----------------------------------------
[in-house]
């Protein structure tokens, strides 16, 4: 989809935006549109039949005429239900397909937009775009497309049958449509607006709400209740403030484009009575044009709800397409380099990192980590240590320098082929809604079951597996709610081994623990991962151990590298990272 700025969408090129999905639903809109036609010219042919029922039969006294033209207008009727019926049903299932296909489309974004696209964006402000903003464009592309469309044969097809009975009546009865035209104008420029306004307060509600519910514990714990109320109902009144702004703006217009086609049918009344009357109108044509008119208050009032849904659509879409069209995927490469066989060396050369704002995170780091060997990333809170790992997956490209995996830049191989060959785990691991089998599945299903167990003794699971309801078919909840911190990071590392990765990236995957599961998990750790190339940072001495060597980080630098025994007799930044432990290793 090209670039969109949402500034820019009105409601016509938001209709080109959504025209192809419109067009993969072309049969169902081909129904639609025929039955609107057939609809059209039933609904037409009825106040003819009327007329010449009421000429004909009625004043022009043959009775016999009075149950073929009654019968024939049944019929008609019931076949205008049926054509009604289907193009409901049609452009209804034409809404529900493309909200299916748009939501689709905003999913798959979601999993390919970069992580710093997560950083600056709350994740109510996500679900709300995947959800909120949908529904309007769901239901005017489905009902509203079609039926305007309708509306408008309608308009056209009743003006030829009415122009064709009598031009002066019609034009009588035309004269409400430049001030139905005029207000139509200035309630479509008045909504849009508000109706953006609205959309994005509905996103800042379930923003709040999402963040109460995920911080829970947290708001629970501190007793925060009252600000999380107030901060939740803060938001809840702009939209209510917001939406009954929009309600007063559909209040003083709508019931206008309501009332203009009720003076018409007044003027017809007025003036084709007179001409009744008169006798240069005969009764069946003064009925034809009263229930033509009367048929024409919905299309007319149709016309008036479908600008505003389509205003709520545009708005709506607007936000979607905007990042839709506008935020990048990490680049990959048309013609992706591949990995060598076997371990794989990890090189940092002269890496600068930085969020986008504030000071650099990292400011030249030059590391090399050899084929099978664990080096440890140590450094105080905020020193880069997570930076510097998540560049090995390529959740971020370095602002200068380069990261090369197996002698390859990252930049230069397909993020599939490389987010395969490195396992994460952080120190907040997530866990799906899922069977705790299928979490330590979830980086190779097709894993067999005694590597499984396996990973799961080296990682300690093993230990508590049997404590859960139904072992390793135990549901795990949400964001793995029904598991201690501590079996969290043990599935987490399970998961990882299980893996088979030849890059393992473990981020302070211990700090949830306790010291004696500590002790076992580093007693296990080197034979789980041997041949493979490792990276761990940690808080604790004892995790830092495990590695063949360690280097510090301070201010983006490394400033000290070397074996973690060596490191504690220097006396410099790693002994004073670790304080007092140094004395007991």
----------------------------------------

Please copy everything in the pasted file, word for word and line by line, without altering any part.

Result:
[in-house]
């Protein structure tokens, strides 16, 4: 989809935006549109039949005429239900397909937009775009497309049958449509607006709400209740403030484009009575044009709800397409380099990192980590240590320098082929809604079951597996709610081994623990991962151990590298990272 700025969408090129999905639903809109036609010219042919029922039969006294033209207008009727019926049903299932296909489309974004696209964006402000903003464009592309469309044969097809009975009546009865035209104008420029306004307060509600519910514990714990109320109902009144702004703006217009086609049918009344009357109108044509008119208050009032849904659509879409069209995927490469066989060396050369704002995170780091060997990333809170790992997956490209995996830049191989060959785990691991089998599945299903167990003794699971309801078919909840911190990071590392990765990236995957599961998990750790190339940072001495060597980080630098025994007799930044432990290793 090209670039969109949402500034820019009105409601016509938001209709080109959504025209192809419109067009993969072309049969169902081909129904639609025929039955609107057939609809059209039933609904037409009825106040003819009327007329010449009421000429004909009625004043022009043959009775016999009075149950073929009654019968024939049944019929008609019931076949205008049926054509009604289907193009409901049609452009209804034409809404529900493309909200299916748009939501689709905003999913798959979601999993390919970069992580710093997560950083600056709350994740109510996500679900709300995947959800909120949908529904309007769901239901005017489905009902509203079609039926305007309708509306408008309608308009056209009743003006030829009415122009064709009598031009002066019609034009009588035309004269409400430049001030139905005029207000139509200035309630479509008045909504849009508000109706953006609205959309994005509905996103800042379930923003709040999402963040109460995920911080829970947290708001629970501190007793925060009252600000999380107030901060939740803060938001809840702009939209209510917001939406009954929009309600007063559909209040003083709508019931206008309501009332203009009720003076018409007044003027017809007025003036084709007179001409009744008169006798240069005969009764069946003064009925034809009263229930033509009367048929024409919905299309007319149709016309008036479908600008505003389509205003709520545009708005709506607007936000979607905007990042839709506008935020990048990490680049990959048309013609992706591949990995060598076997371990794989990890090189940092002269890496600068930085969020986008504030000071650099990292400011030249030059590391090399050899084929099978664990080096440890140590450094105080905020020193880069997570930076510097998540560049090995390529959740971020370095602002200068380069990261090369197996002698390859990252930049230069397909993020599939490389987010395969490195396992994460952080120190907040997530866990799906899922069977705790299928979490330590979830980086190779097709894993067999005694590597499984396996990973799961080296990682300690093993230990508590049997404590859960139904072992390793135990549901795990949400964001793995029904598991201690501590079996969290043990599935987490399970998961990882299980893996088979030849890059393992473990981020302070211990700090949830306790010291004696500590002790076992580093007693296990080197034979789980041997041949493979490792990276761990940690808080604790004892995790830092495990590695063949360690280097510090301070201010983006490394400033000290070397074996973690060596490191504690220097006396410099790693002994004073670790304080007092140094004395007991």